Anne Peters: Advances in Diabetes, 2014

Anne L. Peters, MD; Mark Harmel, MPH


December 18, 2014

In This Article

Impact of Affordable Care Act on Diabetes Care

Whether or not you're a proponent of the Affordable Care Act, better known as Obamacare, people with diabetes can find a lot to like about it.[1,2] The first to benefit from the new legislation were young adults, who can now stay on a parent's insurance plan until the age of 26. The other major benefit was the removal of preexisting conditions which previously priced people with diabetes out of the individual insurance market.[3]

The preventive services that are now covered could lead to earlier identification of diabetes and prediabetes, along with more widespread vaccinations and annual eye screenings that are particularly important for these patients.

On the other hand, many patients are now subjected to more restrictive provider networks and drug formularies. I find myself spending more time doing administrative paperwork and filling out prior authorization forms, with less time to see patients. This shift has created distress for my patients as well as for me, especially when well-controlled patients are asked to change therapies to different medications that aren't always equivalent.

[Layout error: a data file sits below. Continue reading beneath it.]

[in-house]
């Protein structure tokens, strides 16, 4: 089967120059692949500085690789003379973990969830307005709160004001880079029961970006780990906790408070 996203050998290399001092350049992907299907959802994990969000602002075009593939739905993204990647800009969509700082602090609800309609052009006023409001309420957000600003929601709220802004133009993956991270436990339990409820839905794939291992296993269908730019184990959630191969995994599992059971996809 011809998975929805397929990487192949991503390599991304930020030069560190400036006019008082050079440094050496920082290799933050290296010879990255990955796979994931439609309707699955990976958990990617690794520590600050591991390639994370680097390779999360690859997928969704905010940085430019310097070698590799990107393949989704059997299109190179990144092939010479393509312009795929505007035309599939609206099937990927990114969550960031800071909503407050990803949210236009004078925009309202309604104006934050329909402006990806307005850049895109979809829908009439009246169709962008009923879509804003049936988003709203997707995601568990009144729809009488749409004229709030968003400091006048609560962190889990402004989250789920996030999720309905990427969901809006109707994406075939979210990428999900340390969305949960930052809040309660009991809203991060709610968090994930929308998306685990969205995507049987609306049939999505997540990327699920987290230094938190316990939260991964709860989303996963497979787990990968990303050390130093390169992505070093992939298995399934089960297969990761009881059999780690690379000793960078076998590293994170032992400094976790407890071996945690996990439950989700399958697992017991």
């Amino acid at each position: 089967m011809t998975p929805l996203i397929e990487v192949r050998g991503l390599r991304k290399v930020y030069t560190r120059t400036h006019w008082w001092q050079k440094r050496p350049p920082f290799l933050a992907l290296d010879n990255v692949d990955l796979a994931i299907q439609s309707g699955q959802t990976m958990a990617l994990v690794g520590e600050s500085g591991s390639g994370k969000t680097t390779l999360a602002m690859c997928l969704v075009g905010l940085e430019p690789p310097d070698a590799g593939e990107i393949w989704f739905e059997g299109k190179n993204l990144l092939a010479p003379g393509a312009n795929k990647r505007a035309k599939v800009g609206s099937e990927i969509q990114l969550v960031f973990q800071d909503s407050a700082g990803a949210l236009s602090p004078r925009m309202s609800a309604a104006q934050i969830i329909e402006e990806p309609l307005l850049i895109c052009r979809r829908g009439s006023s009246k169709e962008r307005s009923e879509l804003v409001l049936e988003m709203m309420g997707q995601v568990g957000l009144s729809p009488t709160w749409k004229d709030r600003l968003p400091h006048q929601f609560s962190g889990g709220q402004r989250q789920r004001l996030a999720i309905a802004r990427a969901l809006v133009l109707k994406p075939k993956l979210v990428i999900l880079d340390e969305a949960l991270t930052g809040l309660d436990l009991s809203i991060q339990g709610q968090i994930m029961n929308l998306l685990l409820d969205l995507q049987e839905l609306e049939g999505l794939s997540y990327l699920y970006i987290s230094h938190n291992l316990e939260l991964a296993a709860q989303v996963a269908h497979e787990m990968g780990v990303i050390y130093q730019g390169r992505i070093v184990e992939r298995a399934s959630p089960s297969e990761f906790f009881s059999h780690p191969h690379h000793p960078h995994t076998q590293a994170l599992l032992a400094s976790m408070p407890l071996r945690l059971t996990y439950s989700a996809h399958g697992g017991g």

It is hard to know what impact these changes will have on the diabetes population in the short or long term, and it's tempting to wish that we could fine-tune the law. Yet the challenges will continue in the courts and Congress while year two of the exchange enrollment continues.


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